In Angela Merkel’s 2015 New Year address, the German chancellor told the country it should aid Ukrainians, Iraqis and Syrians who have escaped war and death in their countries. “It goes without saying that we help them and take in people who seek refuge with us,” she said.
The chancellor’s comments were in keeping with her recent focus on “immigrant-friendly politics”, argues Dr Gökce Yurdakul, professor of diversity and social conflict at Humboldt University in Berlin. Yurdakul also points out that Merkel has “opened her party to politics which embrace a more diverse society.”
Some Germans, however, are not so keen on the change. In Dresden, the capital of Saxony in the east of the country, protesters gather every Monday to express their dissatisfaction. The rallies are organised by PEGIDA, an anti-immigration movement known un-affectionately as the “pinstriped Nazis” and whose full name sums up their central philosophy: Patriotische Europäer Gegen die Islamisierung des Abendlandes, or “Patriotic Europeans Against the Islamisation of the West”.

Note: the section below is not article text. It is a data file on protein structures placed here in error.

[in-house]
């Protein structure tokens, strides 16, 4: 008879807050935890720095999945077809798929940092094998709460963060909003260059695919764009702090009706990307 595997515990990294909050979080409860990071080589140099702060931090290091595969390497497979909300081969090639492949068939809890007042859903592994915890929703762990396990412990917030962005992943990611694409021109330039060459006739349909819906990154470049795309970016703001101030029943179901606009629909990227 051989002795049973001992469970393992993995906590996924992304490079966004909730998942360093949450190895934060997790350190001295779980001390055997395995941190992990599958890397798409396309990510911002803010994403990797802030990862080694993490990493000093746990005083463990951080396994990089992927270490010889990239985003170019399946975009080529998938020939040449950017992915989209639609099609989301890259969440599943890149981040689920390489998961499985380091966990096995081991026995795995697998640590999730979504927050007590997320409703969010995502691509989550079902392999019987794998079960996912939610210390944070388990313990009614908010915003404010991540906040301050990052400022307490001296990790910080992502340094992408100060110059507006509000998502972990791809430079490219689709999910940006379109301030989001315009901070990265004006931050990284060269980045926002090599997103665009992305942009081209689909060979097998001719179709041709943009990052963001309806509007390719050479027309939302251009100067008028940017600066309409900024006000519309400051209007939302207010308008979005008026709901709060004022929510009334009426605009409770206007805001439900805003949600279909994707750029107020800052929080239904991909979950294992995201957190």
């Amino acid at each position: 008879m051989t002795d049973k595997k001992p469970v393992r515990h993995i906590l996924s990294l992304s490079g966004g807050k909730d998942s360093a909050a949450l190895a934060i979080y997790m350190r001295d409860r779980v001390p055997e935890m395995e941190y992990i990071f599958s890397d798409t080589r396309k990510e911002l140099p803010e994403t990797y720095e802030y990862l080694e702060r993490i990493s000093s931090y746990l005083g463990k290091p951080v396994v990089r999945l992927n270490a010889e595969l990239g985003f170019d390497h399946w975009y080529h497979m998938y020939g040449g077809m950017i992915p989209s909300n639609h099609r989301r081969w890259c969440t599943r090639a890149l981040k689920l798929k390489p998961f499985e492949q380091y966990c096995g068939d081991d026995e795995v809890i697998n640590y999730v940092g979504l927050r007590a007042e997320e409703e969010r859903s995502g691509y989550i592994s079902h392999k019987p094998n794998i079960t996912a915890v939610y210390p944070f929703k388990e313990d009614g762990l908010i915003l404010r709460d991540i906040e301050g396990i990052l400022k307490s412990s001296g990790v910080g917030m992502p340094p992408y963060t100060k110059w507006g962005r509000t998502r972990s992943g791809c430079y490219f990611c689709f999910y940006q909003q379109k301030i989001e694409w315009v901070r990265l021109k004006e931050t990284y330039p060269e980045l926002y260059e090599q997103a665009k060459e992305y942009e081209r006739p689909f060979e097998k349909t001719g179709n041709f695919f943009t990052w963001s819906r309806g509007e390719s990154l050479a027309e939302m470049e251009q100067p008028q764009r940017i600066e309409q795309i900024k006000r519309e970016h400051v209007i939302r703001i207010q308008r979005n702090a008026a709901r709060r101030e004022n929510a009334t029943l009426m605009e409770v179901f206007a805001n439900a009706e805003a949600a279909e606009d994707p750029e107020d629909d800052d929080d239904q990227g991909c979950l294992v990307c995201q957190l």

As German cities go, Dresden has a low number of immigrants. Why then has this city become the cradle of such protests? Yurdakul says that given its history as part of East Germany, Dresden has suffered from political oppression and lived through all the advantages and disadvantages of the transformation from a communist country to a western democratic society.
“For that reason, Dresden is one of the epicentres of this enormous social change and perhaps that’s why it’s more inclined to politically mobilise,” she suggests. Dresden was also bombed heavily during World War II, and many people lost not only friends and relatives, but also their belongings and properties. “So they have been carrying that trauma over the generations,” she explains.